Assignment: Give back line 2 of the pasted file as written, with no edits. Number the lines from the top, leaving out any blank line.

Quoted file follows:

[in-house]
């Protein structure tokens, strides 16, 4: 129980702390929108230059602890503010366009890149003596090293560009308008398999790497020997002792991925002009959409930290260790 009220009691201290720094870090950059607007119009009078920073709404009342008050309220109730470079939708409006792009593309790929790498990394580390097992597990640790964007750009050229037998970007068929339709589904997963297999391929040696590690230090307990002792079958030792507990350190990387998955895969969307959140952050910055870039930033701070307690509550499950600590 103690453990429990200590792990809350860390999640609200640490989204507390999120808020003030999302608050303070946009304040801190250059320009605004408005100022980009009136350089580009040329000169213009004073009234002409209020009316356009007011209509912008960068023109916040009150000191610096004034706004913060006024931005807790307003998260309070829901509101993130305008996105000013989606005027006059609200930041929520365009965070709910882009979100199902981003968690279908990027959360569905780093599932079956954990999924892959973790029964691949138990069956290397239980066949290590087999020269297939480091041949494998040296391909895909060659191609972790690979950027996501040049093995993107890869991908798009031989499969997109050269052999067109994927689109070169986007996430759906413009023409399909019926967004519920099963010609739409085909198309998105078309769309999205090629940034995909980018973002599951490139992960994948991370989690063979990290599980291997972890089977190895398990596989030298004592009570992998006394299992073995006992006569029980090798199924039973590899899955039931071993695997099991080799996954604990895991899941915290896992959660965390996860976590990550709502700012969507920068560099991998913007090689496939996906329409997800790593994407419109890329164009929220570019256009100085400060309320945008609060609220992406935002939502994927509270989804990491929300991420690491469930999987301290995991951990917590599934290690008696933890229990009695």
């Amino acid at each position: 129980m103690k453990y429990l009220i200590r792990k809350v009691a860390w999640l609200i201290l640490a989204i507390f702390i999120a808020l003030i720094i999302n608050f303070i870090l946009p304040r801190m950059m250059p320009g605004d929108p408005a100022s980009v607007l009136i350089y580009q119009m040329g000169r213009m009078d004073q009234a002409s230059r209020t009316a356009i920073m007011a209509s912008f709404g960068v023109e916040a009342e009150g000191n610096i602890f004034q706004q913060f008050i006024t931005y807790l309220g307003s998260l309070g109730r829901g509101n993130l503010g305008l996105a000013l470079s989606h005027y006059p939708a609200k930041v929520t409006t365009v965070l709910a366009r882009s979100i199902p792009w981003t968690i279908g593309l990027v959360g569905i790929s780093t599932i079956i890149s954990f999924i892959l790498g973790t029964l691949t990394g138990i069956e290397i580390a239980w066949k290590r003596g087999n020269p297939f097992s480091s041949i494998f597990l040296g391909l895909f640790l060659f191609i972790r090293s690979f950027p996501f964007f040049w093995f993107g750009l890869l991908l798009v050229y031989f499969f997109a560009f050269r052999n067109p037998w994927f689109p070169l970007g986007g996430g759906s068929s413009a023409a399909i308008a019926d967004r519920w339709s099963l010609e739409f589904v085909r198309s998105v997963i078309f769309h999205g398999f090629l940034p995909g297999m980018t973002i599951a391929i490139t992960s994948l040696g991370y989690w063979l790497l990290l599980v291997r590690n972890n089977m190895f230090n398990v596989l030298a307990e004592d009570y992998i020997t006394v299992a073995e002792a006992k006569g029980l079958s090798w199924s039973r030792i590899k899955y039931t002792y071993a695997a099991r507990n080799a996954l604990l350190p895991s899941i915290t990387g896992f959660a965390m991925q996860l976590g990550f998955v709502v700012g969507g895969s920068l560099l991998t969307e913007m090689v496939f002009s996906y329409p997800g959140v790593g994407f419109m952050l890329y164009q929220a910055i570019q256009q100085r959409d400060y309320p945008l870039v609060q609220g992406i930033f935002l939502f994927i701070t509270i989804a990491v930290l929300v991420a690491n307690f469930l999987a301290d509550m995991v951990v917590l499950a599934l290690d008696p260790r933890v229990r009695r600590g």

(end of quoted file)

């Protein structure tokens, strides 16, 4: 129980702390929108230059602890503010366009890149003596090293560009308008398999790497020997002792991925002009959409930290260790 009220009691201290720094870090950059607007119009009078920073709404009342008050309220109730470079939708409006792009593309790929790498990394580390097992597990640790964007750009050229037998970007068929339709589904997963297999391929040696590690230090307990002792079958030792507990350190990387998955895969969307959140952050910055870039930033701070307690509550499950600590 103690453990429990200590792990809350860390999640609200640490989204507390999120808020003030999302608050303070946009304040801190250059320009605004408005100022980009009136350089580009040329000169213009004073009234002409209020009316356009007011209509912008960068023109916040009150000191610096004034706004913060006024931005807790307003998260309070829901509101993130305008996105000013989606005027006059609200930041929520365009965070709910882009979100199902981003968690279908990027959360569905780093599932079956954990999924892959973790029964691949138990069956290397239980066949290590087999020269297939480091041949494998040296391909895909060659191609972790690979950027996501040049093995993107890869991908798009031989499969997109050269052999067109994927689109070169986007996430759906413009023409399909019926967004519920099963010609739409085909198309998105078309769309999205090629940034995909980018973002599951490139992960994948991370989690063979990290599980291997972890089977190895398990596989030298004592009570992998006394299992073995006992006569029980090798199924039973590899899955039931071993695997099991080799996954604990895991899941915290896992959660965390996860976590990550709502700012969507920068560099991998913007090689496939996906329409997800790593994407419109890329164009929220570019256009100085400060309320945008609060609220992406935002939502994927509270989804990491929300991420690491469930999987301290995991951990917590599934290690008696933890229990009695």